• Traditional leaders
• Leaders of religious organisations
• Provincial Office Bearers of the UDM in the Eastern Cape
• UDM Public Representatives
• My fellow South Africans and Transkeians

We stand at the precipice of what can be a great change in the future of our country – in your futures.

We can all agree that many things have gone right in the past 20 years, but the tragedy of the South African story unfortunately lies in the things that have gone wrong.

The Eastern Cape is the step-child of a government that does not listen to the cries for help from the people in this province. The ruling party prefers to practice ostrich politics and ignore you.

It is common knowledge that the Eastern Cape is heavily under budgeted given the two homelands and townships’ infrastructure that had to be integrated into in the developed infrastructure that was inherited in 1994. This has not happened. For instance, the roads are impassable, there is a shortage of water and no fencing of graze lands and mealie fields, etc.

The infrastructure of the former homelands and townships are in a shocking state of disrepair. When you reach the Transkei, the Ciskei and places like Duncan Village, Mdantsane and the townships of Port Elizabeth, it feels as if you have entered a third world.

One of the main threats to the Transkei region, for example, is the short supply of water. Any businessperson, in his or her right mind, would think twice before starting any commercial endeavour in towns such as Mthatha, because water supply is either non-existent or erratic.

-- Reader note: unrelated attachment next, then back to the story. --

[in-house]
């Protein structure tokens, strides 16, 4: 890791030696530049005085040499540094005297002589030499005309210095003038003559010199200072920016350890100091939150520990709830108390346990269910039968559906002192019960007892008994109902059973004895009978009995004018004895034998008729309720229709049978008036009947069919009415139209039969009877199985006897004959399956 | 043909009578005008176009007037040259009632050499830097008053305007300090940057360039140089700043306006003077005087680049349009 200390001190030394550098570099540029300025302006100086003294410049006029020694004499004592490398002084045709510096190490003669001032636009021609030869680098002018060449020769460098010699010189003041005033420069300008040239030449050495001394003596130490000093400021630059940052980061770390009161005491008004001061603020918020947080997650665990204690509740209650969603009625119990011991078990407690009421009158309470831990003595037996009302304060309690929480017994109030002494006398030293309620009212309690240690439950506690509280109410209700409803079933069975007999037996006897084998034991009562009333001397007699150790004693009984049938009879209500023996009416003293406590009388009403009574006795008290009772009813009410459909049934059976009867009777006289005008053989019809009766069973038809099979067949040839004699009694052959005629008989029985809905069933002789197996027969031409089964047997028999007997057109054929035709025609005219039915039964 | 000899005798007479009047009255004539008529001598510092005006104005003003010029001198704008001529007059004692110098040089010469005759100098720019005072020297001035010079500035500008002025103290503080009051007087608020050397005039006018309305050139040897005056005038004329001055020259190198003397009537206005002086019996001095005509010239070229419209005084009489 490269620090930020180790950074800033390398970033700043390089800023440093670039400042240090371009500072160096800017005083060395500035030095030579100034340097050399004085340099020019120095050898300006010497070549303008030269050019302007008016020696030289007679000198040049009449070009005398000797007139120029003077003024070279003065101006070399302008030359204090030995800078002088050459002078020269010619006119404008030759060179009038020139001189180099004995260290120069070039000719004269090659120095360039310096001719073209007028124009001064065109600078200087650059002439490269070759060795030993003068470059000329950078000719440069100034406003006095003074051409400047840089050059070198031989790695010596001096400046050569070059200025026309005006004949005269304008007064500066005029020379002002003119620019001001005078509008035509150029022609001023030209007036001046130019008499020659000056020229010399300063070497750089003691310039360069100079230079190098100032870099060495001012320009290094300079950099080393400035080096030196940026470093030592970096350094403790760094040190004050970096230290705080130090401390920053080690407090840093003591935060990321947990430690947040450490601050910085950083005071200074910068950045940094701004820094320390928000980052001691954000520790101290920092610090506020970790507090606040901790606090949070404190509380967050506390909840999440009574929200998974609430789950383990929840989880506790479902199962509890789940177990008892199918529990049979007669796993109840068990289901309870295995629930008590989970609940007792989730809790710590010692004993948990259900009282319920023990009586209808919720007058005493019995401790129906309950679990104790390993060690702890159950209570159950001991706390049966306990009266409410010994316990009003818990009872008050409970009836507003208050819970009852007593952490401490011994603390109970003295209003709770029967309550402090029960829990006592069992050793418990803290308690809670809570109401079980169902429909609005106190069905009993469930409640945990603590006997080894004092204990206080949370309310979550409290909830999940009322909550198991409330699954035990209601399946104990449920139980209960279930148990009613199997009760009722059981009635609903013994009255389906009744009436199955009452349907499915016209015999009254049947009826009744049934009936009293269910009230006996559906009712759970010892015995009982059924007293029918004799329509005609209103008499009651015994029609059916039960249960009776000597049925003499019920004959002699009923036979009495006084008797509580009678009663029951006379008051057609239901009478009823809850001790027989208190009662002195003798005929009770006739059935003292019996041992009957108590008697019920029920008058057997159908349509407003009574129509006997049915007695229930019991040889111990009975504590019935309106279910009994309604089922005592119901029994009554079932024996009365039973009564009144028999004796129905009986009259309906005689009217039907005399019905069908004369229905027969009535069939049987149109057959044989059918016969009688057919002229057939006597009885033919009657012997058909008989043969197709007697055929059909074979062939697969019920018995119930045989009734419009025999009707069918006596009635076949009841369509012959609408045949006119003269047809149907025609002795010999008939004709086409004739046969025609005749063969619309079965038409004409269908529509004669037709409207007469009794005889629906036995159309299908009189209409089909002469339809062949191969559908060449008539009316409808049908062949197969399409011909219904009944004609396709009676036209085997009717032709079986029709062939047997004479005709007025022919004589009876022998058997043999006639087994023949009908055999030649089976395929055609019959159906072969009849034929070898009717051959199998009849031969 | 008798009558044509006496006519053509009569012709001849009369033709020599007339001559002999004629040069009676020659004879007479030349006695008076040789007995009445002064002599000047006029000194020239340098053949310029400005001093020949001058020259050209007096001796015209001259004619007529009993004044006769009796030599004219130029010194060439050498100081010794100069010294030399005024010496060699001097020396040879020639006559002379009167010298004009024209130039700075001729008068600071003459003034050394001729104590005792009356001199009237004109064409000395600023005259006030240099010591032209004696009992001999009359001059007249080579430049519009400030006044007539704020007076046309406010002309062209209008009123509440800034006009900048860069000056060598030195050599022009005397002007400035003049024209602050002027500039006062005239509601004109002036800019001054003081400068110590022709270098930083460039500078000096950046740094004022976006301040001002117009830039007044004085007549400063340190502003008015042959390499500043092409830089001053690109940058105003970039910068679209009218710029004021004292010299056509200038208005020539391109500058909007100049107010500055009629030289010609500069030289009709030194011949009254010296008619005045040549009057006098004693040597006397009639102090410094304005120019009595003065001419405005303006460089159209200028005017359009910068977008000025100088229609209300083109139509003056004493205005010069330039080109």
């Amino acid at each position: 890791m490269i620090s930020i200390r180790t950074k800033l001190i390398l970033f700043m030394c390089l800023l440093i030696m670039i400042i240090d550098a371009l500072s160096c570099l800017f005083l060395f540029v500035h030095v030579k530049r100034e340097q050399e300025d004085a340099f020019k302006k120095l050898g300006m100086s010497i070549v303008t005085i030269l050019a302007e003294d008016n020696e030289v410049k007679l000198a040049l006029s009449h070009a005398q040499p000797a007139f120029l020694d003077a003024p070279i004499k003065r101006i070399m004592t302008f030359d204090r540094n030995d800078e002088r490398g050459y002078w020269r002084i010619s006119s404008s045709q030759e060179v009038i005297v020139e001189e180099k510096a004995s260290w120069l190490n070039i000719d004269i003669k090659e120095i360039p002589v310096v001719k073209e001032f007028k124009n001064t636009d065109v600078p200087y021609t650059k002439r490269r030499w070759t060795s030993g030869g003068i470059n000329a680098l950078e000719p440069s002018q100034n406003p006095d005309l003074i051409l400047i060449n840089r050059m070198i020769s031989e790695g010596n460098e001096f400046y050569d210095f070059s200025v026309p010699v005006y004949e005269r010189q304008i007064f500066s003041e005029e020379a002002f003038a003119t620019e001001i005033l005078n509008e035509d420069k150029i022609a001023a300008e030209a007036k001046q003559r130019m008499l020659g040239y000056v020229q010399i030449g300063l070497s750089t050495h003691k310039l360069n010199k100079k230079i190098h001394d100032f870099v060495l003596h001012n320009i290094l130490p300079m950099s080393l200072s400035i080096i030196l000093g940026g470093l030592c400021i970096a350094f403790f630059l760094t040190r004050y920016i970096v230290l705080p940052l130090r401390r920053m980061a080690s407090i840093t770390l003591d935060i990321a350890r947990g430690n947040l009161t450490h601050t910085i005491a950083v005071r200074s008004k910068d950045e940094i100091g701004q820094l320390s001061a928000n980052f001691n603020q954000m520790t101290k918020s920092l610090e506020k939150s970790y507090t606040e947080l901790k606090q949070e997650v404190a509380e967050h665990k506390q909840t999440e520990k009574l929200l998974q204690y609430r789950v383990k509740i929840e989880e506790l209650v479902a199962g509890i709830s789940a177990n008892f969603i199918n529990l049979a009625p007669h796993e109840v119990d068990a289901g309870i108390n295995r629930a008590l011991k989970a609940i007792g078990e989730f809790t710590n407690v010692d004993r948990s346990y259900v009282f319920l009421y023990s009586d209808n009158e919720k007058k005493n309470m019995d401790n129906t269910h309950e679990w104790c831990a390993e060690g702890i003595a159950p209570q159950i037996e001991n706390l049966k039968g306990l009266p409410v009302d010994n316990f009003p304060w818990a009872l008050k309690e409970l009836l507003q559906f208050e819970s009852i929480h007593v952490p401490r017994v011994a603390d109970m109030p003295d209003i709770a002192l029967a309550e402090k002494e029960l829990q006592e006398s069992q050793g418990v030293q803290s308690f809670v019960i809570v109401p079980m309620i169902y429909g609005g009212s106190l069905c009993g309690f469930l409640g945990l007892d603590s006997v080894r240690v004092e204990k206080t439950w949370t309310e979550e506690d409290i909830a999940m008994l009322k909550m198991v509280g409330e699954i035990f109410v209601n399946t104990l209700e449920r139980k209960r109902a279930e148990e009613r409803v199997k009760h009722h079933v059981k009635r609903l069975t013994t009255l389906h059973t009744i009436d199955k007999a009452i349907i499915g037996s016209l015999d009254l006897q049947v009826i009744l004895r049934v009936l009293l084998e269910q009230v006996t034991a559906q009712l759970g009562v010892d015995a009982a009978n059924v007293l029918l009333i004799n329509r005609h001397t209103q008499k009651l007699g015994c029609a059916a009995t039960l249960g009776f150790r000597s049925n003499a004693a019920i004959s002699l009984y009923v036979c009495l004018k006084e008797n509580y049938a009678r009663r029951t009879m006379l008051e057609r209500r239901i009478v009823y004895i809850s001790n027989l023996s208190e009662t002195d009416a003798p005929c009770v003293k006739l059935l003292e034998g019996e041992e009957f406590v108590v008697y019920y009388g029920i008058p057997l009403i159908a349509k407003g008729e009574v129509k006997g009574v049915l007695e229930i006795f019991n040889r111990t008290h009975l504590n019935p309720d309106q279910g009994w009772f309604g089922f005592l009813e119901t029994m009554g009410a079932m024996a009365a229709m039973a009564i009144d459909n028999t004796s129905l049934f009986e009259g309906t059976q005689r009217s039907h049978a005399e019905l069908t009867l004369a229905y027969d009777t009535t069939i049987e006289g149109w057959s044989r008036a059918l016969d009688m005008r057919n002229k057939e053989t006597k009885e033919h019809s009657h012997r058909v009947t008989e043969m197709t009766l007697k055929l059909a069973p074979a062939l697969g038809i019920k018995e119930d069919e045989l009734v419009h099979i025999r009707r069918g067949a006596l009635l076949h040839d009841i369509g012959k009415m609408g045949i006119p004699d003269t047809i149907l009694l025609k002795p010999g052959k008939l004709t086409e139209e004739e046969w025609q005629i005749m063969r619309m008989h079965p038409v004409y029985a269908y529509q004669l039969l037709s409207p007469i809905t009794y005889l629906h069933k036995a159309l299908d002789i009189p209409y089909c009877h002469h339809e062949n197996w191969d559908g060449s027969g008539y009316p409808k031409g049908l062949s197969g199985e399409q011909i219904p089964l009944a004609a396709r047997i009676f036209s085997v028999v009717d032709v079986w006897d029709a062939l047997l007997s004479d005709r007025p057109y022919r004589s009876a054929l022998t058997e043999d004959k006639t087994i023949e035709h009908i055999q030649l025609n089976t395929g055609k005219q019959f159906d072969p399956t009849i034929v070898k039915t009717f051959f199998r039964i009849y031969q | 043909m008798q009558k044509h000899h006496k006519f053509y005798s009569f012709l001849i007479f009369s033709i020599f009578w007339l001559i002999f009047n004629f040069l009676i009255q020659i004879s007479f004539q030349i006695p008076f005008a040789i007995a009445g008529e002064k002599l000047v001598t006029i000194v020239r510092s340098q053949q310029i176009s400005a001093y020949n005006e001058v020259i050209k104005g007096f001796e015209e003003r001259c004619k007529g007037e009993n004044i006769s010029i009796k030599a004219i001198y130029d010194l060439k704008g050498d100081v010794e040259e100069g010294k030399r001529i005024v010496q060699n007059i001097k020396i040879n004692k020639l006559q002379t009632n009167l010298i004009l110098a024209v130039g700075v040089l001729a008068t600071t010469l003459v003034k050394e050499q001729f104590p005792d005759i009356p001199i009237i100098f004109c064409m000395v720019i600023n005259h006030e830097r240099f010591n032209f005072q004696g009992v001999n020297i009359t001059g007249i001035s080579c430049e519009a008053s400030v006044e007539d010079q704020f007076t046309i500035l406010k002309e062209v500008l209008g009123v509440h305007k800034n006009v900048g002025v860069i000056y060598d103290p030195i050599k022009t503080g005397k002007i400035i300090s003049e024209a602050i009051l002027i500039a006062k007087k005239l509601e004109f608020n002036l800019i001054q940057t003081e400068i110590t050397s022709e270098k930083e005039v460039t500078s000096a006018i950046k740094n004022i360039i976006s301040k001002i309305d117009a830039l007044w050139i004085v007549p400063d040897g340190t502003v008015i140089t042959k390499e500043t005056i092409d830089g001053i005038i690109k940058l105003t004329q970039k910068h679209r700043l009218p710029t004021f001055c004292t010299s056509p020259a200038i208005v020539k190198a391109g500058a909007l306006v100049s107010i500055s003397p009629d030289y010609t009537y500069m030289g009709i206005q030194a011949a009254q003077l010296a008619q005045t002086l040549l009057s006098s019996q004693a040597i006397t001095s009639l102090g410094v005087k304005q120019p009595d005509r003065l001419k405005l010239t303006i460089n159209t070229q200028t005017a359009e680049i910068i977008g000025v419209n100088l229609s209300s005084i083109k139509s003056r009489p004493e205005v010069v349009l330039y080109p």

Our buildings are run down; our streets have more holes than tarred surfaces, and they are just plain dirty. If you go down the streets of the cities and towns, the paint flakes from the walls and roofs of the buildings. It is a sad and ugly sight.

No-one respects the bylaws and they are definitely not enforced. Our towns are fast becoming slums and is threatening hygiene. It becomes worse when some business persons sleep inside their shops. Our people experience this phenomenon as a cultural shock.

Government buildings are in a state of disrepair and our schools and hospitals are falling apart. Who would want to invest in a city or town that bears such scars of abject neglect?

We see that there is absolutely no co-ordination between the local and district municipalities, as well as the provincial and national governments. This has resulted in the breakdown of discipline, and anarchy prevails where people build where they want to. Even in the villages people build in commonage areas with not respect for the traditional institutions.

Government funds, in other words every cent we pay for tax, are syphoned off to consultants that are appointed to do government’s work through corrupt tender processes.

Many small companies who win tenders are ruined because the ruling party and its government do not pay them on time. As a result of this ineptitude many business are forced to close down.

This once great region, that produced some of the finest minds and struggle icons in the country, have become an embarrassment to its people. The current leaders of the ruling party is not only blatantly insulting their memory, but their actions are an affront to the people.

We have heard how learners in KwaZulu-Natal have benefitted from state of the art computer laboratories with broadband internet access. The question at the top of our minds is: “Why are those children more important than those in the other provinces – the Eastern Cape included?” This is pure discrimination at the expense of our children. Simple.